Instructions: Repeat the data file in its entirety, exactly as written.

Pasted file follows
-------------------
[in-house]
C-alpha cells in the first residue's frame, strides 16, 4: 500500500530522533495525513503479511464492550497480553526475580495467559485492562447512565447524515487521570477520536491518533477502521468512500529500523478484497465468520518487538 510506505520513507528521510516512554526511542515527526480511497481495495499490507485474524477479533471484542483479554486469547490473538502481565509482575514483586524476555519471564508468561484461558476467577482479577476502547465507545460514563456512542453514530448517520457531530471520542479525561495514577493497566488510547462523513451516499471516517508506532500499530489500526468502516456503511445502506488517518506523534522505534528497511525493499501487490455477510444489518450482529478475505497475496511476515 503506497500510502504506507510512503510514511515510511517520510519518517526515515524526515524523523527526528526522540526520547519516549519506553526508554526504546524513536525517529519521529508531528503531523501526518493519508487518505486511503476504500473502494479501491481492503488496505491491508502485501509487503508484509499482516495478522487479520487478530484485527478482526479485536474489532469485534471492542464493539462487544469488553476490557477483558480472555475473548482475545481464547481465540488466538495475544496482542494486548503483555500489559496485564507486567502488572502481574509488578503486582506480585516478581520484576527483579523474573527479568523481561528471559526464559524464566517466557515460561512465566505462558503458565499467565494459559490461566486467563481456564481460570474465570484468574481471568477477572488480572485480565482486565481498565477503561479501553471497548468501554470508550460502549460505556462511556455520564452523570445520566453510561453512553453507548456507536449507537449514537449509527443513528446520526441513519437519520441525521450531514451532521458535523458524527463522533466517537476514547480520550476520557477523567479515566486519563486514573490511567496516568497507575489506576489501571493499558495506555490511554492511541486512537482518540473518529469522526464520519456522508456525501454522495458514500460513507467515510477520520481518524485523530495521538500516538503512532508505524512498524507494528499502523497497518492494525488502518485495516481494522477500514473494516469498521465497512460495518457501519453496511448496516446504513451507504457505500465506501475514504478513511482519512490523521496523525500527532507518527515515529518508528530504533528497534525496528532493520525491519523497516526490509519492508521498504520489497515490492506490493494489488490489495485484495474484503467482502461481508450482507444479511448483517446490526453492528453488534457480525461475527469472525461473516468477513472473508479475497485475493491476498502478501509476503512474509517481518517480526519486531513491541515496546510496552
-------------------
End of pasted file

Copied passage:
[in-house]
C-alpha cells in the first residue's frame, strides 16, 4: 500500500530522533495525513503479511464492550497480553526475580495467559485492562447512565447524515487521570477520536491518533477502521468512500529500523478484497465468520518487538 510506505520513507528521510516512554526511542515527526480511497481495495499490507485474524477479533471484542483479554486469547490473538502481565509482575514483586524476555519471564508468561484461558476467577482479577476502547465507545460514563456512542453514530448517520457531530471520542479525561495514577493497566488510547462523513451516499471516517508506532500499530489500526468502516456503511445502506488517518506523534522505534528497511525493499501487490455477510444489518450482529478475505497475496511476515 503506497500510502504506507510512503510514511515510511517520510519518517526515515524526515524523523527526528526522540526520547519516549519506553526508554526504546524513536525517529519521529508531528503531523501526518493519508487518505486511503476504500473502494479501491481492503488496505491491508502485501509487503508484509499482516495478522487479520487478530484485527478482526479485536474489532469485534471492542464493539462487544469488553476490557477483558480472555475473548482475545481464547481465540488466538495475544496482542494486548503483555500489559496485564507486567502488572502481574509488578503486582506480585516478581520484576527483579523474573527479568523481561528471559526464559524464566517466557515460561512465566505462558503458565499467565494459559490461566486467563481456564481460570474465570484468574481471568477477572488480572485480565482486565481498565477503561479501553471497548468501554470508550460502549460505556462511556455520564452523570445520566453510561453512553453507548456507536449507537449514537449509527443513528446520526441513519437519520441525521450531514451532521458535523458524527463522533466517537476514547480520550476520557477523567479515566486519563486514573490511567496516568497507575489506576489501571493499558495506555490511554492511541486512537482518540473518529469522526464520519456522508456525501454522495458514500460513507467515510477520520481518524485523530495521538500516538503512532508505524512498524507494528499502523497497518492494525488502518485495516481494522477500514473494516469498521465497512460495518457501519453496511448496516446504513451507504457505500465506501475514504478513511482519512490523521496523525500527532507518527515515529518508528530504533528497534525496528532493520525491519523497516526490509519492508521498504520489497515490492506490493494489488490489495485484495474484503467482502461481508450482507444479511448483517446490526453492528453488534457480525461475527469472525461473516468477513472473508479475497485475493491476498502478501509476503512474509517481518517480526519486531513491541515496546510496552